Fixing cleat to deck without backing plate

Ric

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I want to attach a Spinlock PXR camcleat to a part of the deck of my boat where it is not possible to access the underside of the deck to fit a backing plate. Is my only option self-tapping screws or (worse) open-heart deck surgery to gain access to the underside?

Any tips to make self-tappers more permanent?
 

Boathook

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I would not trust a cleat fitted with self tappers. Best to open up underneath and reinforce as required and use bolts with suitable large diameter washers. If time is spent on the 'patch' covering the hole it can look quite neat.
 

Searush

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Self-tappers won't survive the first snatch on it. You must use bolts & a backing pad.

I had to cut a hole in a cosmetic double skin liner in the heads, I made a wooden cover from 2 bits of thin ply, one fitted inside the hole, the other was an inch bigger all round. Glue the two together & varnish to have a cheap & attractive hatch cover. 3 countersunk domed self tappers hold it neatly in place. It looks as tho it was meant to be there now.
 

Spyro

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Bad idea, you really need a backing plate. Whats the reason you can't get access? Is there an inner moulding?
 

Lakesailor

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Can't see the reason for a backing pad. The loads will be parallel to the grp moulding. It's a cleat.
However self tappers are going to be very suspect. So on that basis some small holes to allow the fitting of bolts with washers and nuts will be needed. But as you say there is no access how about some of the blind fitting solutions used for plasterboard. Fit with Sikaflex to avoid movement and leaks.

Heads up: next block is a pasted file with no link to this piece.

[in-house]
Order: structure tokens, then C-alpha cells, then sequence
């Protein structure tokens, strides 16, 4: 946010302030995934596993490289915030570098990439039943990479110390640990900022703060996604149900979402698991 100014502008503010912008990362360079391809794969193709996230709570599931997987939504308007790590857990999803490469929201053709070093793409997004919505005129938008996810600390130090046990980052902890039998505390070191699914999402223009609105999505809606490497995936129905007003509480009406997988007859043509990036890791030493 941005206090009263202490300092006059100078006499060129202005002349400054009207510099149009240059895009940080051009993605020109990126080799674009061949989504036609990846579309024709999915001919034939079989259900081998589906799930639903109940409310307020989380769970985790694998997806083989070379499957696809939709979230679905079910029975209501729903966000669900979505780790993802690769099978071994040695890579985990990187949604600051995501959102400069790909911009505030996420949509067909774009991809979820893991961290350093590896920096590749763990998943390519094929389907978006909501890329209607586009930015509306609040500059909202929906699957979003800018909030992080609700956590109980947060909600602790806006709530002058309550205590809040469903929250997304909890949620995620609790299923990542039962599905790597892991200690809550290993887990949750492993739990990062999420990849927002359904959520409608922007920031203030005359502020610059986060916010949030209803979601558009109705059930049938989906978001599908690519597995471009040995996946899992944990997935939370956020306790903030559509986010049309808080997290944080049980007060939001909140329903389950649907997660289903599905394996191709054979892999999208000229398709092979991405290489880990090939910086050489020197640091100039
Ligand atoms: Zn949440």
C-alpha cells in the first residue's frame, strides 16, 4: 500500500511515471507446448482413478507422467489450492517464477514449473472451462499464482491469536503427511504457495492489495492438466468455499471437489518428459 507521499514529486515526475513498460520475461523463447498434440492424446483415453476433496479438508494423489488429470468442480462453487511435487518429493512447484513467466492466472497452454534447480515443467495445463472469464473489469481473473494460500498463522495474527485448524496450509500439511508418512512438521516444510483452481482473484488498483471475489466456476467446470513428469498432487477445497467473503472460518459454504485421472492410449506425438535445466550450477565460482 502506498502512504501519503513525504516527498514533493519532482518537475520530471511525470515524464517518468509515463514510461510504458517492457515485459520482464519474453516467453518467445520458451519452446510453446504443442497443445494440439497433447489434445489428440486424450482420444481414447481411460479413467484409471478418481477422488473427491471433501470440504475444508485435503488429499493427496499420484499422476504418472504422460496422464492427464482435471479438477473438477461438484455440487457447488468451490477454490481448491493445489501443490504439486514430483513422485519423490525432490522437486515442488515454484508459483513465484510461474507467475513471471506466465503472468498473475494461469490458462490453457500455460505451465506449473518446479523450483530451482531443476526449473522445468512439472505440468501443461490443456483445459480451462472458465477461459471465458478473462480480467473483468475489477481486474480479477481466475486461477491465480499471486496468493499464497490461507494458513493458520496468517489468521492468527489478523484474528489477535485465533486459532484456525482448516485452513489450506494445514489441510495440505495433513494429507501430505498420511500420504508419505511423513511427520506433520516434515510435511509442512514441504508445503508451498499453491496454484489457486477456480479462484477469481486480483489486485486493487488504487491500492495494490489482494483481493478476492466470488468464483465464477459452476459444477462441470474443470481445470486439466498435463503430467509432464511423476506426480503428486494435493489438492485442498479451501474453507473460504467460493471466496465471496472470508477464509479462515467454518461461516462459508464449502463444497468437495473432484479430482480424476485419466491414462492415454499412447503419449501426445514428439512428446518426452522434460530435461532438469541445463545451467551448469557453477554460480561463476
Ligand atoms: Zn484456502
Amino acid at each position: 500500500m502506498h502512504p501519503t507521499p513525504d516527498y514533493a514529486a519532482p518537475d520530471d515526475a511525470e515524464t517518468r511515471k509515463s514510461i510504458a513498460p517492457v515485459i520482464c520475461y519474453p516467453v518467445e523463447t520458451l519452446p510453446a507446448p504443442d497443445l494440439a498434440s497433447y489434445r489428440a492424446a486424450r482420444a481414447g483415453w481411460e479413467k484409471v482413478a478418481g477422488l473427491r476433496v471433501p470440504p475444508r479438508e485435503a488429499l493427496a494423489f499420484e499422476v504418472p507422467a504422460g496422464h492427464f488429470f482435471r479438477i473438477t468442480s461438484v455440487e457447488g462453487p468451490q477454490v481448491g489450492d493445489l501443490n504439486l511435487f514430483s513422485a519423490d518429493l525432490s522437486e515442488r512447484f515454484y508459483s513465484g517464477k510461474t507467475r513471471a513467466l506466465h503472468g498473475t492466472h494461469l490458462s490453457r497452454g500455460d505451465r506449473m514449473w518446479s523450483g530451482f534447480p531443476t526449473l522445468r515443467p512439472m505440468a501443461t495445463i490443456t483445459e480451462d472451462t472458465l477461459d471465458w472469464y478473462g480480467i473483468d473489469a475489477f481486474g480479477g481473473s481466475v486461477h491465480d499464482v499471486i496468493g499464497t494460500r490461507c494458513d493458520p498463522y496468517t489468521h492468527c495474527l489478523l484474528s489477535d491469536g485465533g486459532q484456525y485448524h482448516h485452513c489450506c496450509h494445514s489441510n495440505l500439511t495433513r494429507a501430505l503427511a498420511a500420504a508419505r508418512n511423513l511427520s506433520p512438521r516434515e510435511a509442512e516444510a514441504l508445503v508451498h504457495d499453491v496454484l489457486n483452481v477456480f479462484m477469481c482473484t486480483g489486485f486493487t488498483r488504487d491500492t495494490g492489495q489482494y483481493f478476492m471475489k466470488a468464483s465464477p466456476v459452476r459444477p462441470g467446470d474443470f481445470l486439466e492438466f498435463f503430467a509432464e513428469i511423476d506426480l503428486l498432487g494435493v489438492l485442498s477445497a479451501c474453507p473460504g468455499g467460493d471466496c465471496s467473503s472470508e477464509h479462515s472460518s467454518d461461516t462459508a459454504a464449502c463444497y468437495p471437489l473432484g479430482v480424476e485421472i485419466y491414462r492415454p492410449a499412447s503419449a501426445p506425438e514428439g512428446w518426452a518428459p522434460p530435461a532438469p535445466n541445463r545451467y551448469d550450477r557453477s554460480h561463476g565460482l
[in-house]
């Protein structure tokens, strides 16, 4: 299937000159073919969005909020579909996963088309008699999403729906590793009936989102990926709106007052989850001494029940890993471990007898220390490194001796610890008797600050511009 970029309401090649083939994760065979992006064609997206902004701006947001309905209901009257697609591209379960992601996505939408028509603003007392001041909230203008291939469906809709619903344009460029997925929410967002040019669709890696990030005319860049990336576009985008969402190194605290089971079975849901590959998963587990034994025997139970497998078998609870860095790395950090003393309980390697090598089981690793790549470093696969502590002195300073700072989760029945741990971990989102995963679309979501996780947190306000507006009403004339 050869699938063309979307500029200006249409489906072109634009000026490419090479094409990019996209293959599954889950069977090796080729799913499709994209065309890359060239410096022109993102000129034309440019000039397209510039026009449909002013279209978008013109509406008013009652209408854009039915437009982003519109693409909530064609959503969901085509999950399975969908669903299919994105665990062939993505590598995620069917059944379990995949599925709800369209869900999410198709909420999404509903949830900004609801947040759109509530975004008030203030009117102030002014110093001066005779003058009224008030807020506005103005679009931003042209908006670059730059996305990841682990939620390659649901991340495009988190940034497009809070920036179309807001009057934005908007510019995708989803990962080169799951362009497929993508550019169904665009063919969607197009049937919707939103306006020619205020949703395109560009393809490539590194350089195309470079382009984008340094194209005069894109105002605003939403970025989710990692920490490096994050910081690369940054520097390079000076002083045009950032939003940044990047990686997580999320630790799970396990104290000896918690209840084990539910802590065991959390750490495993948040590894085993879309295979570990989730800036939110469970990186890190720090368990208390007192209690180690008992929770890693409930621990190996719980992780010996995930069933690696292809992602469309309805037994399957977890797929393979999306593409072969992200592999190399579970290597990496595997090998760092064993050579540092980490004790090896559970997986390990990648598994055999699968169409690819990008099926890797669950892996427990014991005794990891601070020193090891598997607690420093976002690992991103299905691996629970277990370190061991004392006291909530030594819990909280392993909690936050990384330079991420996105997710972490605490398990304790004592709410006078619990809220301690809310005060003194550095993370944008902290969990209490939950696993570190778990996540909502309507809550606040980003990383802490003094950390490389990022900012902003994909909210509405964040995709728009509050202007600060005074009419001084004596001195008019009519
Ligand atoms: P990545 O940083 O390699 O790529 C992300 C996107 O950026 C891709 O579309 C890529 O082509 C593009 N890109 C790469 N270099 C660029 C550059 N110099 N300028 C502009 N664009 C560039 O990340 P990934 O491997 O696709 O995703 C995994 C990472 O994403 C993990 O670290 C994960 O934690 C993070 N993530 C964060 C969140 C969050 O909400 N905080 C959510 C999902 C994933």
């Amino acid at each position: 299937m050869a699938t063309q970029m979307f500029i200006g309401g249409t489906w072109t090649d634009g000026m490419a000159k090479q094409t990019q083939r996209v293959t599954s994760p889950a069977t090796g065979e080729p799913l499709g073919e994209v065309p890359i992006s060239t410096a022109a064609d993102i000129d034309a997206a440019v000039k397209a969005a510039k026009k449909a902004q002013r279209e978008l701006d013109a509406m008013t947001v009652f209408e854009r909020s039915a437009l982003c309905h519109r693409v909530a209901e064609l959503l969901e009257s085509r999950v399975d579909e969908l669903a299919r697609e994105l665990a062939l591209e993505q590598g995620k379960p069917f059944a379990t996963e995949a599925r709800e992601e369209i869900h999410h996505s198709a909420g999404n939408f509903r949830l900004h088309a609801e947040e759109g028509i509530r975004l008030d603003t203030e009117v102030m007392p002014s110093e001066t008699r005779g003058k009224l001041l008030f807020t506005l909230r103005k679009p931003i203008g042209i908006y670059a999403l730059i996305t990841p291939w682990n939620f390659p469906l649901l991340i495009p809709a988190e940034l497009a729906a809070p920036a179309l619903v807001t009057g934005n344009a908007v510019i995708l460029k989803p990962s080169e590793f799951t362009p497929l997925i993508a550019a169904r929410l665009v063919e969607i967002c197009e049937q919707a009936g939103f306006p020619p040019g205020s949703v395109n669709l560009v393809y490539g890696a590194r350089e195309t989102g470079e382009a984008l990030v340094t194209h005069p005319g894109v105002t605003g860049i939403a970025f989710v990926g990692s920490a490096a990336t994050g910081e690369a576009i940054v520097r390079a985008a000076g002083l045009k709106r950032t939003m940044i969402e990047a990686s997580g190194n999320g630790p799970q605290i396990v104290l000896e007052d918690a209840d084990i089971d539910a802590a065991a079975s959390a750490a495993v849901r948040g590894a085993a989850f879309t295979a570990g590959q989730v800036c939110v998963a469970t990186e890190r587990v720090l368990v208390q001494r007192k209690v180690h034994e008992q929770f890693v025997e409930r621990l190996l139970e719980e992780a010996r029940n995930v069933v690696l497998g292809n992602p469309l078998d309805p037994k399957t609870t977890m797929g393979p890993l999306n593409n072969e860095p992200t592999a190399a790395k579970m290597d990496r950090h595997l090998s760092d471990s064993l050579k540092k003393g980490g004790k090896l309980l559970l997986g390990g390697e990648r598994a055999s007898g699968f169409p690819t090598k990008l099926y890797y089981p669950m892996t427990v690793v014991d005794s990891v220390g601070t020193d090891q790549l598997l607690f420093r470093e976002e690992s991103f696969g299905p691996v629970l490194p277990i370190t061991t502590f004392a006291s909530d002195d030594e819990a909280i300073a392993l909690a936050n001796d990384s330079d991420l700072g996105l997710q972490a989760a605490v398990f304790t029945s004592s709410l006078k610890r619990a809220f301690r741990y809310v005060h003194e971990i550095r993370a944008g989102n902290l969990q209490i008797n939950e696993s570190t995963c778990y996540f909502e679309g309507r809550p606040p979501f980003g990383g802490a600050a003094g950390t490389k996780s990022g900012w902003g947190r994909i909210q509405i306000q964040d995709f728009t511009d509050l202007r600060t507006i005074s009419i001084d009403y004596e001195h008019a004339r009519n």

C520425-63.jpg
 

gus

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If the space below where you wish to fit the cleat is confined and can be filled with resin or epoxy through the fixing holes, it may be possible to tap a threaded hole into the filler. That way the fixing bolts can have much more to grip onto and should hold the cleat secure.
 

VicS

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It depends on the loads

I put self tapers in with a dab of Araldite
Not had one pull out yet but there no real load on any off them
 

William_H

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Fixing a cleat

I would suggest you purchase a tap for the appropriate sized screw.(4mm?) A decent tapped thread will be a lot stronger than the randomly gouged grip of self tapper. Now if your cam cleat has only 2 fixing holes and you are doubtful about the fixing strength. (The load is sideways to the screws.) Then make a plate to expand the mounting base. This could be from fibreglass about 6mm thick or stainless steel. If you go stainless steel you may choose to cut a larger hole in the deck so that a nut on the under side of the plate for the actual cleat bolts can fit in. The bolts then around the outside of the plate are tapped into the deck. For fibreglass base just epoxy the f/g into the deck then tap the 2 screws for the cleat into the plate and deck and add screws around the outside for more strength. (if you wish)
So much depends on the loads you expect the cleat to take and how over engineered you want the solution.

Mine are 3/16 WW tapped into the cabin top but then with a washer and nut. When you screw it in you don't need a helper to hold the screw while you tighten the nut. I use a battery drill on low speed with the tap in the drill. So quick and easy.
good luck olewill
 
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It depends on the loads

I put self tapers in with a dab of Araldite
Not had one pull out yet but there no real load on any off them

This is a very good suggestion. The Gudgeon Brothers book on boat building demonstrate tests carried out on screws epoxy glued in place using various methods. The pull force exceed the yield strength of the screw metal in some of the tests without any shear failure of the base material.